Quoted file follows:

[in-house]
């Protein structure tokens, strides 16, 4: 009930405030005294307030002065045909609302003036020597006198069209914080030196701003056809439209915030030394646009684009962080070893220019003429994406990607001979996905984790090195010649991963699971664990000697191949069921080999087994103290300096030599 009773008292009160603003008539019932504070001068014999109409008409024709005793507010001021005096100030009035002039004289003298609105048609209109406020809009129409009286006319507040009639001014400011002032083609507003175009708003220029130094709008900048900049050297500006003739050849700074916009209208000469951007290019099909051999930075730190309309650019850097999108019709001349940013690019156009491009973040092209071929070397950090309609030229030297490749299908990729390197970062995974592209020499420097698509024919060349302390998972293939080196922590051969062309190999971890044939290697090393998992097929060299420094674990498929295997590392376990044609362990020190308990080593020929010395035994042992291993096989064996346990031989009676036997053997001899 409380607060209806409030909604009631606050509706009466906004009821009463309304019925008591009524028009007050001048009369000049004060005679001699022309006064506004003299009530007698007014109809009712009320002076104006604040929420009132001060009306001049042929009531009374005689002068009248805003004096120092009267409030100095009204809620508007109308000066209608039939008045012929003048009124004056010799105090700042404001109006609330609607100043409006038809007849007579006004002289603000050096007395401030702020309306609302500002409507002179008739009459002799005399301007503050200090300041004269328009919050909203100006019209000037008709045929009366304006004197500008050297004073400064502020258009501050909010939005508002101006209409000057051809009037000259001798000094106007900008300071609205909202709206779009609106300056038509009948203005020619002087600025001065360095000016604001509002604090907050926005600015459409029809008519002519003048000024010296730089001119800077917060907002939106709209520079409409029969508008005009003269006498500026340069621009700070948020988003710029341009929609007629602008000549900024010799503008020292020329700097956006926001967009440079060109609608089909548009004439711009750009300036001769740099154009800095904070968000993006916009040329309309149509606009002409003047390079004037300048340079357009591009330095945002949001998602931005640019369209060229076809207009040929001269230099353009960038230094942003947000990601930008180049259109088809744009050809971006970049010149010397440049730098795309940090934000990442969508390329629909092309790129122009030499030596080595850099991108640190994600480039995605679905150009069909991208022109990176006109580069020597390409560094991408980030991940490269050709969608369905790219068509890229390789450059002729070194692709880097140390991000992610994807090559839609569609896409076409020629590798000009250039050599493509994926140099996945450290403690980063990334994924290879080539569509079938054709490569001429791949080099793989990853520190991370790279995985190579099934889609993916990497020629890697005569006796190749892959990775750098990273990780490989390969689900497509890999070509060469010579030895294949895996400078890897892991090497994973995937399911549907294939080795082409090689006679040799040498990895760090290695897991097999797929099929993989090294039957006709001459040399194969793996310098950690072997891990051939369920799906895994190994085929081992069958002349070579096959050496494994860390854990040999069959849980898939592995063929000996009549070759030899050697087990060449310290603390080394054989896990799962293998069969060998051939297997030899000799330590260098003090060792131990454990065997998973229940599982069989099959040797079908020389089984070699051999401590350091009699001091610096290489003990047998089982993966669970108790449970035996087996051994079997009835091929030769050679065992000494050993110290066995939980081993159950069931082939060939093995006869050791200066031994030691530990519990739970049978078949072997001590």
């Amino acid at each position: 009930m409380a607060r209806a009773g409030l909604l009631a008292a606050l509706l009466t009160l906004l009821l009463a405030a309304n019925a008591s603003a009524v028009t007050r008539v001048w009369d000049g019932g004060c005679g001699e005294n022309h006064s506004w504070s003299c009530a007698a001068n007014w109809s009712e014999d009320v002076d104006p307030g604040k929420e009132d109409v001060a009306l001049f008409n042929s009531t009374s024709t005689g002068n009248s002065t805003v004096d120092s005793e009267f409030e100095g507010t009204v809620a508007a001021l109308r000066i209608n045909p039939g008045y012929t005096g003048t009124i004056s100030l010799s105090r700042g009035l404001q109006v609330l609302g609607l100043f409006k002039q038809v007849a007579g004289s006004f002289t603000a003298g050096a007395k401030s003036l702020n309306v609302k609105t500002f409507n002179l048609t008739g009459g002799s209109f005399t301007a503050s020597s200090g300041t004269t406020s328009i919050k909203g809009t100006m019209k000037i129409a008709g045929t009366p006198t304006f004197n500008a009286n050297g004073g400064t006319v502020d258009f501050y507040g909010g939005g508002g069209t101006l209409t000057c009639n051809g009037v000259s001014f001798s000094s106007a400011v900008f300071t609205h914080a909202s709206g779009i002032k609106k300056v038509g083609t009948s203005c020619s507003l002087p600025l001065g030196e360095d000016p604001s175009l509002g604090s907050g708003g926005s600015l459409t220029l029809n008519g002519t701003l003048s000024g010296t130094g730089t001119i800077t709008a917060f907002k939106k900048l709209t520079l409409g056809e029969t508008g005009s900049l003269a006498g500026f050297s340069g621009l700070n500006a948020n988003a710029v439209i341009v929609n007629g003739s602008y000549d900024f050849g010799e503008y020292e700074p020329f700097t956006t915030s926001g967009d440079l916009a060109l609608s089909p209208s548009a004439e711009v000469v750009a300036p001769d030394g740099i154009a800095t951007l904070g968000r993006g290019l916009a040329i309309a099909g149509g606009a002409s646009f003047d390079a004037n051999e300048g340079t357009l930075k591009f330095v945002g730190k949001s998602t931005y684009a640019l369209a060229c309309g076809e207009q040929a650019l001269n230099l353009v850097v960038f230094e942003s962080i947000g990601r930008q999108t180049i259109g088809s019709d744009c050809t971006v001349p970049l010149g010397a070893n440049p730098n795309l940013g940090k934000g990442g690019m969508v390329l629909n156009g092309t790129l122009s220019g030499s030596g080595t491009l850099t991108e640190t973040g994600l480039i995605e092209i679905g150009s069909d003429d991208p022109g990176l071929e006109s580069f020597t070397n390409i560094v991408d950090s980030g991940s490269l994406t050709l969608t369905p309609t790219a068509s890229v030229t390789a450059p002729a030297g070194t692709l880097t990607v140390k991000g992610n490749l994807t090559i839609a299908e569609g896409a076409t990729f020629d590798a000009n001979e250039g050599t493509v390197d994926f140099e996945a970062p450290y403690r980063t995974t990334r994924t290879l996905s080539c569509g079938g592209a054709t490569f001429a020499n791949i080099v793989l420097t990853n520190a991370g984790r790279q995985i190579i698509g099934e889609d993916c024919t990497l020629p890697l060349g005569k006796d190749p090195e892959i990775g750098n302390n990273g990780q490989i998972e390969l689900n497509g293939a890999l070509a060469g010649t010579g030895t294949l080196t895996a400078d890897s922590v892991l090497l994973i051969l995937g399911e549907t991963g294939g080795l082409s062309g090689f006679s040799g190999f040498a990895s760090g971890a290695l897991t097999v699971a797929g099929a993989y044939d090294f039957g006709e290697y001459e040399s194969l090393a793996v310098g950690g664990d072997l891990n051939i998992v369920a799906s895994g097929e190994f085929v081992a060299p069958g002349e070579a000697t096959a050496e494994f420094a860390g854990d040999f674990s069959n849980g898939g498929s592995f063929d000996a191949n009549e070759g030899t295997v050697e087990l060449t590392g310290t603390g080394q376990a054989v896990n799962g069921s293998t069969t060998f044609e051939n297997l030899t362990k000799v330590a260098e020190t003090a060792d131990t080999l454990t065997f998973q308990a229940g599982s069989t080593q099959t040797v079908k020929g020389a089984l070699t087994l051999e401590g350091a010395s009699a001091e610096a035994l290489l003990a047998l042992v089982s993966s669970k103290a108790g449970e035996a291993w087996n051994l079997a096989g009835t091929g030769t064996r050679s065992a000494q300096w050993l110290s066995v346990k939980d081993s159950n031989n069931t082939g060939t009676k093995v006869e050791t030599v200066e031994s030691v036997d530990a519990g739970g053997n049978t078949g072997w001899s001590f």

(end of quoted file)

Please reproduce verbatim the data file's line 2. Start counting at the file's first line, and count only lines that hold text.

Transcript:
């Protein structure tokens, strides 16, 4: 009930405030005294307030002065045909609302003036020597006198069209914080030196701003056809439209915030030394646009684009962080070893220019003429994406990607001979996905984790090195010649991963699971664990000697191949069921080999087994103290300096030599 009773008292009160603003008539019932504070001068014999109409008409024709005793507010001021005096100030009035002039004289003298609105048609209109406020809009129409009286006319507040009639001014400011002032083609507003175009708003220029130094709008900048900049050297500006003739050849700074916009209208000469951007290019099909051999930075730190309309650019850097999108019709001349940013690019156009491009973040092209071929070397950090309609030229030297490749299908990729390197970062995974592209020499420097698509024919060349302390998972293939080196922590051969062309190999971890044939290697090393998992097929060299420094674990498929295997590392376990044609362990020190308990080593020929010395035994042992291993096989064996346990031989009676036997053997001899 409380607060209806409030909604009631606050509706009466906004009821009463309304019925008591009524028009007050001048009369000049004060005679001699022309006064506004003299009530007698007014109809009712009320002076104006604040929420009132001060009306001049042929009531009374005689002068009248805003004096120092009267409030100095009204809620508007109308000066209608039939008045012929003048009124004056010799105090700042404001109006609330609607100043409006038809007849007579006004002289603000050096007395401030702020309306609302500002409507002179008739009459002799005399301007503050200090300041004269328009919050909203100006019209000037008709045929009366304006004197500008050297004073400064502020258009501050909010939005508002101006209409000057051809009037000259001798000094106007900008300071609205909202709206779009609106300056038509009948203005020619002087600025001065360095000016604001509002604090907050926005600015459409029809008519002519003048000024010296730089001119800077917060907002939106709209520079409409029969508008005009003269006498500026340069621009700070948020988003710029341009929609007629602008000549900024010799503008020292020329700097956006926001967009440079060109609608089909548009004439711009750009300036001769740099154009800095904070968000993006916009040329309309149509606009002409003047390079004037300048340079357009591009330095945002949001998602931005640019369209060229076809207009040929001269230099353009960038230094942003947000990601930008180049259109088809744009050809971006970049010149010397440049730098795309940090934000990442969508390329629909092309790129122009030499030596080595850099991108640190994600480039995605679905150009069909991208022109990176006109580069020597390409560094991408980030991940490269050709969608369905790219068509890229390789450059002729070194692709880097140390991000992610994807090559839609569609896409076409020629590798000009250039050599493509994926140099996945450290403690980063990334994924290879080539569509079938054709490569001429791949080099793989990853520190991370790279995985190579099934889609993916990497020629890697005569006796190749892959990775750098990273990780490989390969689900497509890999070509060469010579030895294949895996400078890897892991090497994973995937399911549907294939080795082409090689006679040799040498990895760090290695897991097999797929099929993989090294039957006709001459040399194969793996310098950690072997891990051939369920799906895994190994085929081992069958002349070579096959050496494994860390854990040999069959849980898939592995063929000996009549070759030899050697087990060449310290603390080394054989896990799962293998069969060998051939297997030899000799330590260098003090060792131990454990065997998973229940599982069989099959040797079908020389089984070699051999401590350091009699001091610096290489003990047998089982993966669970108790449970035996087996051994079997009835091929030769050679065992000494050993110290066995939980081993159950069931082939060939093995006869050791200066031994030691530990519990739970049978078949072997001590």